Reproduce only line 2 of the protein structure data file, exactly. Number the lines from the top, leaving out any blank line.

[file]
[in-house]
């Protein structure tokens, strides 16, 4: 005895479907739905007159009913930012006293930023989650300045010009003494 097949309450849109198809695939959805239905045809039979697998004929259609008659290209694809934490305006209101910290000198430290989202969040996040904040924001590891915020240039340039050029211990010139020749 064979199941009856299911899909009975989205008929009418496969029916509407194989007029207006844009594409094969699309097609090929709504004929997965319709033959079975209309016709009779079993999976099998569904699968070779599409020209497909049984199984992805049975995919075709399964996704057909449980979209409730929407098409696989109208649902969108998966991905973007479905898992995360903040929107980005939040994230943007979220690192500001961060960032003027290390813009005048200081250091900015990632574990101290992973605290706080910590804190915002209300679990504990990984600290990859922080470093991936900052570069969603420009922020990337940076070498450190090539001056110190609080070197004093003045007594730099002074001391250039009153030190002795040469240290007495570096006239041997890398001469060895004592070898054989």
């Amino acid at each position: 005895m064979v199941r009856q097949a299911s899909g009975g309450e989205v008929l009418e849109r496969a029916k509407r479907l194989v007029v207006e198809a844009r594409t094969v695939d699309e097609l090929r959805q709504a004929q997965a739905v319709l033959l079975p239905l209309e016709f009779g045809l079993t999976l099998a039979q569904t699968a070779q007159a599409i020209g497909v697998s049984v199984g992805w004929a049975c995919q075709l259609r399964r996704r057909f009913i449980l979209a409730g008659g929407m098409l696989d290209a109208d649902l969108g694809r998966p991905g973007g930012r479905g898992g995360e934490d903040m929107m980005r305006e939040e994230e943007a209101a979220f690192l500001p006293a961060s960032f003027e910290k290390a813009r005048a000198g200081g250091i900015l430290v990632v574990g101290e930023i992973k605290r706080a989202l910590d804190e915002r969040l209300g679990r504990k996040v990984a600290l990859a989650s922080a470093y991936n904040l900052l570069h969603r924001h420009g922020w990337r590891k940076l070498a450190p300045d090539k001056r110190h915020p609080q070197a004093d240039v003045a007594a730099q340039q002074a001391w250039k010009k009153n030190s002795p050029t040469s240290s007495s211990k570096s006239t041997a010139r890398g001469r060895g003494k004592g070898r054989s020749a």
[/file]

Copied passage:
């Protein structure tokens, strides 16, 4: 005895479907739905007159009913930012006293930023989650300045010009003494 097949309450849109198809695939959805239905045809039979697998004929259609008659290209694809934490305006209101910290000198430290989202969040996040904040924001590891915020240039340039050029211990010139020749 064979199941009856299911899909009975989205008929009418496969029916509407194989007029207006844009594409094969699309097609090929709504004929997965319709033959079975209309016709009779079993999976099998569904699968070779599409020209497909049984199984992805049975995919075709399964996704057909449980979209409730929407098409696989109208649902969108998966991905973007479905898992995360903040929107980005939040994230943007979220690192500001961060960032003027290390813009005048200081250091900015990632574990101290992973605290706080910590804190915002209300679990504990990984600290990859922080470093991936900052570069969603420009922020990337940076070498450190090539001056110190609080070197004093003045007594730099002074001391250039009153030190002795040469240290007495570096006239041997890398001469060895004592070898054989």